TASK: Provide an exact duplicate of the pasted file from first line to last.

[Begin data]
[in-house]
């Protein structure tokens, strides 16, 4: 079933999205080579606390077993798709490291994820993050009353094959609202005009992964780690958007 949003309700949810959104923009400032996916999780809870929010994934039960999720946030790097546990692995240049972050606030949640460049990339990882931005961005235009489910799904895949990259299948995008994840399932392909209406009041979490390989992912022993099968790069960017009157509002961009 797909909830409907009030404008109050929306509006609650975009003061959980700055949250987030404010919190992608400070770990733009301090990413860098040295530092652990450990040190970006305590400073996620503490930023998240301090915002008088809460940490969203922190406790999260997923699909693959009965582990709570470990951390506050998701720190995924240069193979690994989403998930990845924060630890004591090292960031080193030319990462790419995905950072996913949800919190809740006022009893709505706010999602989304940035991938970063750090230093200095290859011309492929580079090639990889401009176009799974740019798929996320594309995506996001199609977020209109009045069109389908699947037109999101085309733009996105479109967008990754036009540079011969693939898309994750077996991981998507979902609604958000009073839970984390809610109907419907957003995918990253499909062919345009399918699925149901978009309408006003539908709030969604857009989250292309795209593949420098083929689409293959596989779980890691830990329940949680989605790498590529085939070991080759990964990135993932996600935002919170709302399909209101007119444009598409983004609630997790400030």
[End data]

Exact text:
[in-house]
């Protein structure tokens, strides 16, 4: 079933999205080579606390077993798709490291994820993050009353094959609202005009992964780690958007 949003309700949810959104923009400032996916999780809870929010994934039960999720946030790097546990692995240049972050606030949640460049990339990882931005961005235009489910799904895949990259299948995008994840399932392909209406009041979490390989992912022993099968790069960017009157509002961009 797909909830409907009030404008109050929306509006609650975009003061959980700055949250987030404010919190992608400070770990733009301090990413860098040295530092652990450990040190970006305590400073996620503490930023998240301090915002008088809460940490969203922190406790999260997923699909693959009965582990709570470990951390506050998701720190995924240069193979690994989403998930990845924060630890004591090292960031080193030319990462790419995905950072996913949800919190809740006022009893709505706010999602989304940035991938970063750090230093200095290859011309492929580079090639990889401009176009799974740019798929996320594309995506996001199609977020209109009045069109389908699947037109999101085309733009996105479109967008990754036009540079011969693939898309994750077996991981998507979902609604958000009073839970984390809610109907419907957003995918990253499909062919345009399918699925149901978009309408006003539908709030969604857009989250292309795209593949420098083929689409293959596989779980890691830990329940949680989605790498590529085939070991080759990964990135993932996600935002919170709302399909209101007119444009598409983004609630997790400030």